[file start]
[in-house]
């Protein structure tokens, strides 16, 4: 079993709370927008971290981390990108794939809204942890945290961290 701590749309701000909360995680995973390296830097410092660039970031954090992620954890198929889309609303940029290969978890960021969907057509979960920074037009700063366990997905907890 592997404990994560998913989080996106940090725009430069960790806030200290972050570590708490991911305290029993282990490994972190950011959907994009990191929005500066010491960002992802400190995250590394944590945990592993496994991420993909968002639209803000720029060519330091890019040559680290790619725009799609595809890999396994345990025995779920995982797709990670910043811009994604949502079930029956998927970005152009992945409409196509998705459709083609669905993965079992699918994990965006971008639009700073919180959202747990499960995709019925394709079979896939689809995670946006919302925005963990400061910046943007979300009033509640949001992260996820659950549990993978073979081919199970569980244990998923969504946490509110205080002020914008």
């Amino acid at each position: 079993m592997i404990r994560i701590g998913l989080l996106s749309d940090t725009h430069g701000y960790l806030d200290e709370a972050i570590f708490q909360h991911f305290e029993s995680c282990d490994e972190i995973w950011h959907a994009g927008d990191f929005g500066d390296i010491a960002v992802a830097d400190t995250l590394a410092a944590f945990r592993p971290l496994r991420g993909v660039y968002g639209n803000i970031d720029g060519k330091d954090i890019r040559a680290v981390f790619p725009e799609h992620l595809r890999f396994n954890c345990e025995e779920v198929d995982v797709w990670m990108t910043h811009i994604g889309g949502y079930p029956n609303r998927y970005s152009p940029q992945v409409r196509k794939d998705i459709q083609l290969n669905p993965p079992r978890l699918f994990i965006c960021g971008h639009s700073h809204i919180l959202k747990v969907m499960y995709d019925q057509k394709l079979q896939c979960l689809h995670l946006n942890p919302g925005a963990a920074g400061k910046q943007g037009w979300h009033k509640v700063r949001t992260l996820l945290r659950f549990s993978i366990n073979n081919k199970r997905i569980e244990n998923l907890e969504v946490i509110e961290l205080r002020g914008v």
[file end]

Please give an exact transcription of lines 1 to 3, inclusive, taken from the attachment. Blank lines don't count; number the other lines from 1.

[in-house]
């Protein structure tokens, strides 16, 4: 079993709370927008971290981390990108794939809204942890945290961290 701590749309701000909360995680995973390296830097410092660039970031954090992620954890198929889309609303940029290969978890960021969907057509979960920074037009700063366990997905907890 592997404990994560998913989080996106940090725009430069960790806030200290972050570590708490991911305290029993282990490994972190950011959907994009990191929005500066010491960002992802400190995250590394944590945990592993496994991420993909968002639209803000720029060519330091890019040559680290790619725009799609595809890999396994345990025995779920995982797709990670910043811009994604949502079930029956998927970005152009992945409409196509998705459709083609669905993965079992699918994990965006971008639009700073919180959202747990499960995709019925394709079979896939689809995670946006919302925005963990400061910046943007979300009033509640949001992260996820659950549990993978073979081919199970569980244990998923969504946490509110205080002020914008």
């Amino acid at each position: 079993m592997i404990r994560i701590g998913l989080l996106s749309d940090t725009h430069g701000y960790l806030d200290e709370a972050i570590f708490q909360h991911f305290e029993s995680c282990d490994e972190i995973w950011h959907a994009g927008d990191f929005g500066d390296i010491a960002v992802a830097d400190t995250l590394a410092a944590f945990r592993p971290l496994r991420g993909v660039y968002g639209n803000i970031d720029g060519k330091d954090i890019r040559a680290v981390f790619p725009e799609h992620l595809r890999f396994n954890c345990e025995e779920v198929d995982v797709w990670m990108t910043h811009i994604g889309g949502y079930p029956n609303r998927y970005s152009p940029q992945v409409r196509k794939d998705i459709q083609l290969n669905p993965p079992r978890l699918f994990i965006c960021g971008h639009s700073h809204i919180l959202k747990v969907m499960y995709d019925q057509k394709l079979q896939c979960l689809h995670l946006n942890p919302g925005a963990a920074g400061k910046q943007g037009w979300h009033k509640v700063r949001t992260l996820l945290r659950f549990s993978i366990n073979n081919k199970r997905i569980e244990n998923l907890e969504v946490i509110e961290l205080r002020g914008v």